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I typically like the 5% max rule, but BRK is the one stock that breaks that rule in my portfolio. I'd suggest the only danger of having "more" isn't the strength of the underlying investment (which is very diversified), but the stock price swings. A single investment's price can still swing wildly, although BRK is known to be less volatile.

I'd be comfortable with 20%, but just remember that 20% in a single ticker -could- experience some wild price swings.
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Old 01-23-2023, 12:31 PM   #16
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This is not just one stock but a portfolio of stocks with a spread in the style boxes (as per Morningstar). Also it is going to react should Buffet or Munger die. Probably it is in good hands though.

To analyze this I would first put my portfolio into Morningstar's portfolio X-ray and see your entire portfolio's style spread (cap sizing, growth/value). Or you could easily compute it based on each holding's style box and weighting.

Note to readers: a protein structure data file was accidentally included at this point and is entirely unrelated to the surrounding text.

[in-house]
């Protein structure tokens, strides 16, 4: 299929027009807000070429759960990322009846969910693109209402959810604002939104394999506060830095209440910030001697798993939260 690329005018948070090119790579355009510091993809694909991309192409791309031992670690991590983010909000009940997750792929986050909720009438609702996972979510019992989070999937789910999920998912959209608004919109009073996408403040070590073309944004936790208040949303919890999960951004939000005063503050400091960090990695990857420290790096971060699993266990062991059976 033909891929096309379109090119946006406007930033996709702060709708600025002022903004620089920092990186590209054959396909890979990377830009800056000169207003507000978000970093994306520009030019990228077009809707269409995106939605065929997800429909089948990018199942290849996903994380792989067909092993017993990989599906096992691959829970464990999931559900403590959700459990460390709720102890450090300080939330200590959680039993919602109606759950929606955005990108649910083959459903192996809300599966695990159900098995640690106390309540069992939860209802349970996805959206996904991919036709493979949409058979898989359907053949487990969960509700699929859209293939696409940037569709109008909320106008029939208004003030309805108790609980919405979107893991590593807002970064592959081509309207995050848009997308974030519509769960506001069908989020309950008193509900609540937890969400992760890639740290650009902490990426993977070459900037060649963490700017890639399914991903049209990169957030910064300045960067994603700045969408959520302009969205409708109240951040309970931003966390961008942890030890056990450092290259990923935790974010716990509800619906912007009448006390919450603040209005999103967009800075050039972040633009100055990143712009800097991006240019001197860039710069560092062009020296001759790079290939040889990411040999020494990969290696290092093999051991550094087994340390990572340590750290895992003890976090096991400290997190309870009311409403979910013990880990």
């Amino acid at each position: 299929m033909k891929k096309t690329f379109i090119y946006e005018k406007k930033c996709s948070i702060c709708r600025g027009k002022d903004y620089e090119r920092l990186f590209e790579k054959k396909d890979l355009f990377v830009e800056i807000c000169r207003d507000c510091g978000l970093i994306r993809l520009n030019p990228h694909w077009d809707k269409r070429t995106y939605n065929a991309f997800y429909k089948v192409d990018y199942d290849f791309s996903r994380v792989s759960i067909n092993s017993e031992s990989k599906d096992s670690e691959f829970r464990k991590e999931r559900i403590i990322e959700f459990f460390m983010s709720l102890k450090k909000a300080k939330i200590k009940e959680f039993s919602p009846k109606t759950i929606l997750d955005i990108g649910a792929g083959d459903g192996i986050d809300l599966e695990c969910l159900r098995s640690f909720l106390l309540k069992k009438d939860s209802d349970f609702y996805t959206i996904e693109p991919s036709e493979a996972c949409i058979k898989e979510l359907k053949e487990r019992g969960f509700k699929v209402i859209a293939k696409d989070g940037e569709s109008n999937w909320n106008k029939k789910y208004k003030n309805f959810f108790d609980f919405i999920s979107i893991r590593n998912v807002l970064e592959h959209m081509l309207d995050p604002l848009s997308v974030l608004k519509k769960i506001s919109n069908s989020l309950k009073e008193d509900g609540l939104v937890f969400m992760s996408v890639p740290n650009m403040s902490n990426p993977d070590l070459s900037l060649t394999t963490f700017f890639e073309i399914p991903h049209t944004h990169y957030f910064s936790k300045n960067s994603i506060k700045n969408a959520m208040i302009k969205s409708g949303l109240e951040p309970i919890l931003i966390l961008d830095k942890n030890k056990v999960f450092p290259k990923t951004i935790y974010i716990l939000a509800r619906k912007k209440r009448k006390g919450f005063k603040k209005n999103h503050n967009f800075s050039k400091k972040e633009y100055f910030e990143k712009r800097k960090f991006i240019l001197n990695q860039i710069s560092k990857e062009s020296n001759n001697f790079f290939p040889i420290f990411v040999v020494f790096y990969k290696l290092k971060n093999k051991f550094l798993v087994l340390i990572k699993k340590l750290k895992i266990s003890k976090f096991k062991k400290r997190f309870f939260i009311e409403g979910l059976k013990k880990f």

Then decide if this meets your objective (balanced, value tilted, etc.)
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Old 01-31-2023, 03:24 PM   #17
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BRK is interesting. They are so big, acquisition or internally developed businesses that move the needle are rare. They are active investing in ~40 stocks while running their directly owned businesses. This company could easily go the way of the generation challenge to family businesses. Shift to 2nd generation deferred by Warren and Charlie working 2 career spans each. Will be interesting to see stability/duration of 2nd generation. Momentum will carry it for a while, but leadership will be challenged to drive the behemoth as the world continues to change and deliver results in line with the legacy (or better than average).
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Old Yesterday, 01:54 AM   #18
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I think you could go 100% BRK. They’ve done a much better job than I, or the vast majority of mutual funds or ETFs, which BRK basically is, have done.